I remember a few years ago when one of our PR specialists went to a local mechanic to get some information for a web update and came back saying how fascinating the place was because of the people working there and the service they were providing. Now most people probably wouldn’t find a repair shop interesting, but I would counter that with what I just mentioned – there is a good story in everyone and everything.
So how do you tell a story? Making an emotional connection is one way. Through your PR writing share the emotional, the unusual and the exceptional aspects of your story. Again, this offers challenges when you also need to present the basic facts. Still, develop a mindset that your goal is not only to share some news, but let readers know what it is about your company or service that stands out.
Again, think like a journalist. Sometimes the media is mockingly called a “tears and fears” industry because they play to our emotions and seem to focus on things we worry about and other “bad news.” And yet the approach works on many levels, especially the “tears” when we read about a family in need or a community suffering a calamity.
Don’t misunderstand me. Your job is simply to remember that there are emotional connections, interesting stories and helpful ideas to share. What the media does with your release or PR pitch is up to them.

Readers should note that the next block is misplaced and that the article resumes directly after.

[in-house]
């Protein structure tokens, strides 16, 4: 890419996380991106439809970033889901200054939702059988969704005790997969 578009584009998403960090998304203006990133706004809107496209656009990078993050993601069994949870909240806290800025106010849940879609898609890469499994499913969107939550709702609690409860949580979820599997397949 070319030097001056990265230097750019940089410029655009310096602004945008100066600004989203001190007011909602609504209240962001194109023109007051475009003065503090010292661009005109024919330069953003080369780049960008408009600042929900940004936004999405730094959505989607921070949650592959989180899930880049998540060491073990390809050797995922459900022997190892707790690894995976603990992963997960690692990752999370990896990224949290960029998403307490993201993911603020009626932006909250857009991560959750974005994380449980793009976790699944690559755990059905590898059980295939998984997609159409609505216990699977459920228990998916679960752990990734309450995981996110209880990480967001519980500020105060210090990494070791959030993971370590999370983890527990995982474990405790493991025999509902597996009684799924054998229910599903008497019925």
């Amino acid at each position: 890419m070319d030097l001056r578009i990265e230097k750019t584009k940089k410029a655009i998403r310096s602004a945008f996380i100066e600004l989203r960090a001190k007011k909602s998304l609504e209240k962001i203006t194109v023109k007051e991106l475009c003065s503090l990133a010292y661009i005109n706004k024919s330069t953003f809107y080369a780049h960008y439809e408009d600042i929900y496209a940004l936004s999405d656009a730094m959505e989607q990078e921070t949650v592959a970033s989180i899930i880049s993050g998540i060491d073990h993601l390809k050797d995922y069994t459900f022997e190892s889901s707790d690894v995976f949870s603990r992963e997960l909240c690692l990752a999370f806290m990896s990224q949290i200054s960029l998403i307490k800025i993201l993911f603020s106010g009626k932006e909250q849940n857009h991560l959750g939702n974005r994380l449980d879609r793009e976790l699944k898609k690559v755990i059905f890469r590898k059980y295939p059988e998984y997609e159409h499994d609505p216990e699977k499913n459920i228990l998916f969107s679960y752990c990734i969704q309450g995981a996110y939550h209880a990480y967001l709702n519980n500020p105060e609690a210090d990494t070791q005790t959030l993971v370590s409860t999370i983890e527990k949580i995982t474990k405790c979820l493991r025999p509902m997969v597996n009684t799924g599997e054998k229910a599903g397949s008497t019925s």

Don’t forget the most important information
In the end, beyond trying to find a way to “tell a story” or make an emotional connection, remember the single most important point: make sure you include the facts as you know them in an accurate and reasonable way.
This approach will help you avoid straying into some kind of sales pitch or marketing speak. Build your facts around what we talked about above – what is it you are sharing, when does it happen, where will it take place, who is involved and why are you trying to get the media to report about it.
The other mechanics of the information you share should center around the “how” of the story – in other words, How did the news, new product, new service, new acquisition, etc. happen?
Facts are very important. The media loves companies – and business leaders — who are open and transparent, especially when that company is asking to be reported about (and even when they are not). So provide as much as you are able, even with other restrictions you might face (shareholder requirements or trade secrets).
I know from personal experience, for example, that many companies do not like sharing financial information. Conversely, the media and public want exactly that kind of information. Why? A company’s finances points to a number of important aspects of a story, from numbers of employees to dollars committed to property, plants or storefronts. They also underscore larger values – loyalty and direct or indirect commitment to a community or region.
Ultimately, the kind of facts you provide is your choice. If the media is interested in your press release, they will likely be asking for more information anyway, so why not provide as much up front as you can?
In the end it’s all about answering the 5 Ws and 1 H, emotional connections and a set of accurate facts shared in a structured way that grabs attention and tells a compelling story. This is the heart of good PR writing.